Westleigh junction campaign puts pressure on the council

NEARLY two thousand people have joined road safety campaigners, police and senior county, district and parish councillors in calling for road improvements at a notorious A39 accident blackspot. An Internet campaign was launched only hours after the death

NEARLY two thousand people have joined road safety campaigners, police and senior county, district and parish councillors in calling for road improvements at a notorious A39 accident blackspot.

An Internet campaign was launched only hours after the death of 84-year-old John Allison, who was killed in a two-car collision at the Westleigh Junction near the Torridge bridge on Wednesday afternoon.

Many who have joined the "Make Instow junction on the link road a roundabout NOW!!!" group on social networking website Facebook have spoken about their dislike for the junction, while others say they avoid it for fear of being involved in an accident themselves.

The Westleigh Junction - where traffic attempts to cross the busy A39 in both directions - has long been likened to "Russian roulette" for motorists due to the confusion over right of way priority it causes for some drivers.


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Historically, there has been one previous death at the junction. Since a motorcyclist died 15 years ago, changes were made, including the introduction of segregated lanes, a 40 miles-per-hour limit, interactive warning signs and more bollards.

But many have - and continue - to maintain - that more drastic measures should be implemented. Devon County Councillor Rodney Cann is among those who have been campaigning for improvements at the site for many years. Speaking out in 2006 after the Highways Authority review labelled the junction a "Cluster Site" due to the number of collisions, Cllr Cann said the of the figures: "They confirm what we have always known - this is a very dangerous junction.

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"The real answer is a roundabout; the County has tweaked it with minor improvements over the past couple of years, but it's still not good enough and we must have action".

Three years later, a further 15 collisions, including one serious injury, were recorded at the junction between January 2006 and December 2008 and Cllr Cann has continued to press for improvements. In July, he invited new Devon County Council leader John Hart and council cabinet members Stuart Hughes and Stuart Barker to see the problems at the junction for themselves.

Although a number of drivers slowed down to let the councillors know their views and what they felt should be done, Cllr Hughes, Cabinet Member for Highways and Transportation, said the council would continue to monitor the effectiveness of electronic variable message signs (VMS) installed in 2008.

He said at the time: "Our officers will continue to monitor this location to see if further improvements are necessary."

Other campaigners have also spoken out about the junction's safety in the light of Wednesday's tragedy. North Devon and Fremington parish councillor John Gill said he had canvassed opinion on the junction during a pre-election survey he carried out among Instow and Westleigh residents in May this year.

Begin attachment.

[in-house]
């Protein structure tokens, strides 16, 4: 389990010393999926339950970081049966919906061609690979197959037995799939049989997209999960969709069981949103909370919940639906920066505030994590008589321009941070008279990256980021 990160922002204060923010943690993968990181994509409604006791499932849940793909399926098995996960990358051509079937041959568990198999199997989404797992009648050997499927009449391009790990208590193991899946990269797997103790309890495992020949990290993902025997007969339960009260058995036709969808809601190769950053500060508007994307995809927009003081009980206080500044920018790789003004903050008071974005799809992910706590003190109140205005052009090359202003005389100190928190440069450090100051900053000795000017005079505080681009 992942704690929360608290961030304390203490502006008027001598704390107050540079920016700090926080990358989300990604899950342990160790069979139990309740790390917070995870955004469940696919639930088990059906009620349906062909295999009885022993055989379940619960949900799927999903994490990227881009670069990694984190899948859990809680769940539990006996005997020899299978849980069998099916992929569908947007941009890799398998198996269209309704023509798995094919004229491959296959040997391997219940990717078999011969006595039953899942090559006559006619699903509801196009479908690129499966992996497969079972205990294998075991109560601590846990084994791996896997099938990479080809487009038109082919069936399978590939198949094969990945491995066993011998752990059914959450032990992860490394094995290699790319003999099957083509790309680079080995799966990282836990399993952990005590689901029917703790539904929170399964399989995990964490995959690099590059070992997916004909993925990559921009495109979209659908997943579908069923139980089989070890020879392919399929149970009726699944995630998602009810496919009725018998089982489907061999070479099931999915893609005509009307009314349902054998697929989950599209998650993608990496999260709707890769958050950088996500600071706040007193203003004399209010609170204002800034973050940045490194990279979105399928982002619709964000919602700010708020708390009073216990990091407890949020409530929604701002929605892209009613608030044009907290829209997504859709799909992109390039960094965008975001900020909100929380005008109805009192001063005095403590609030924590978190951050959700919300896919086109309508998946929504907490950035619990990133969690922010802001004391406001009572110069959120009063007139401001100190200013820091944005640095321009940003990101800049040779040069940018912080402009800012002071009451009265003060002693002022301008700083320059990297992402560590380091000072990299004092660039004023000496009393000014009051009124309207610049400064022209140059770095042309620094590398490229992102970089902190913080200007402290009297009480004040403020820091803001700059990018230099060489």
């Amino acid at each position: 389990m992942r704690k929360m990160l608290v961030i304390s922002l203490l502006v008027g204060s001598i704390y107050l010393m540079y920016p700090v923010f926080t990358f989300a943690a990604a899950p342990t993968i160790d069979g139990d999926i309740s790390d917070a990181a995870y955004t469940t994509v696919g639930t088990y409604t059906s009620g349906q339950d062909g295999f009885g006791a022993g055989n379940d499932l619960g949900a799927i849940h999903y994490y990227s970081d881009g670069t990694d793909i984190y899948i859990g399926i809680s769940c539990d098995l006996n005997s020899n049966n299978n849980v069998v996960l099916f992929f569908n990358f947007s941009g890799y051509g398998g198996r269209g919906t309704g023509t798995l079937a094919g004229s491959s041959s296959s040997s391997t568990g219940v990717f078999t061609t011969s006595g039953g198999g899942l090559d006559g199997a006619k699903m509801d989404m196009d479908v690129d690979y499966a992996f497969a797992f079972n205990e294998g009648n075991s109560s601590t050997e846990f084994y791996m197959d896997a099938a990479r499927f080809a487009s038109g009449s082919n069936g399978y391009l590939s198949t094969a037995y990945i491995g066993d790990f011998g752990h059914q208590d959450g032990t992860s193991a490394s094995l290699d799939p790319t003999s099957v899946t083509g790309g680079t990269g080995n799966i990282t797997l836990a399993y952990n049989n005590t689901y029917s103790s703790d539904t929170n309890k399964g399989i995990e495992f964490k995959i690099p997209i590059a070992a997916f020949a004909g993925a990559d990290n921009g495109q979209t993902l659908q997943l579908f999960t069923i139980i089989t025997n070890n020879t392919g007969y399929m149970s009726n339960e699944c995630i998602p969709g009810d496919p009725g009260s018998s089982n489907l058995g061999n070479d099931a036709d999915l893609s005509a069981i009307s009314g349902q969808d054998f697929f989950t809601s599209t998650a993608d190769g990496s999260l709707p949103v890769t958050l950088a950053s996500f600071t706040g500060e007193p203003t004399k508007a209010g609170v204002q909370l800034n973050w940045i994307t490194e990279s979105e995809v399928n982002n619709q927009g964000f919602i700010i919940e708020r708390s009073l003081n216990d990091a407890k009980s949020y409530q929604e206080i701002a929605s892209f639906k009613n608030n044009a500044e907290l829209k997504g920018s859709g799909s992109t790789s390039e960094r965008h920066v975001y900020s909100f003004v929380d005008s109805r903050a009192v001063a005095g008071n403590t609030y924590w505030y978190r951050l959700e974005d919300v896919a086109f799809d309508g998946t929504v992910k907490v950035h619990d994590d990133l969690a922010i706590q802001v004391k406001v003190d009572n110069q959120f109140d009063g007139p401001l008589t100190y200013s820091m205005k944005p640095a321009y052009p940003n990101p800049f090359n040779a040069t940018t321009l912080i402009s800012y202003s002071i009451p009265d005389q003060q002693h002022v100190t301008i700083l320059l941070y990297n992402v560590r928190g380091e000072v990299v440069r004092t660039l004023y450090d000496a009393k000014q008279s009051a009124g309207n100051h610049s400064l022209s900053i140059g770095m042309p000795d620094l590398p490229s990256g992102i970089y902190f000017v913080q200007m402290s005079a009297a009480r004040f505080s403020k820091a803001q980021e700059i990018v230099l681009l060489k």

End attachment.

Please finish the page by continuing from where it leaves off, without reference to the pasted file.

"Of the 50 or so people who responded to the survey, three quarters said there should be a roundabout at that junction," said Cllr Gill.

"I was a regular user of the junction myself and it used to frighten the life out of me," he added.

Duncan Withall, a tutor with RoSPA advanced driving group, said that 25 years ago he was chairman of the Bideford Chamber of Commerce transport group.

He told the Gazette: "We saw a blueprint for that section of road and the chamber of commerce said then that the layout was wrong and was less than adequate for the volume of traffic that would be using it.

"The layout has been 'tweaked' since, but it was said that to provide a roundabout would cost �1million. Yet Government figures estimated the cost of a fatal accident at �3m and there have been two at this spot."

Also speaking to the Gazette on Monday, Devon and Cornwall Police North Devon and Torridge Road Casualty Reduction Officer, PC Nick Porter, said that safety had to be improved at the junction.

"The bottom line is that something has to be done," he said.

"I personally accept that the junction is confusing and even among colleagues, I have experienced differing views as to who has right of way.

"Even competent and confident drivers can find themselves in a confusing situation as there is some doubt as to who has right of way."

PC Porter, who was set to attend a multi-agency meeting about the junction being held at the Civic Centre in Barnstaple as the Gazette went to press yesterday (Tuesday), added: "After canvassing the views of colleagues, the roundabout appears to be the favoured option.

"There is also a suggestion to make the junction traffic light controlled or to remove the right turn off the road from Barnstaple but funding is the bottom line."

Cllr Cann added: "With future developments planned in the area, Devon County Council should be grasping the nettle.

"The message to the council is simple: Yes, �1m for a roundabout is expensive but not that much compared to the cost of a life; it would be money well spent.

"I will not let this matter rest."

"I understand there is �30,000 106 development money from the soon-to-be-built East-the-Water Tesco and I consider this should be put towards the scheme.

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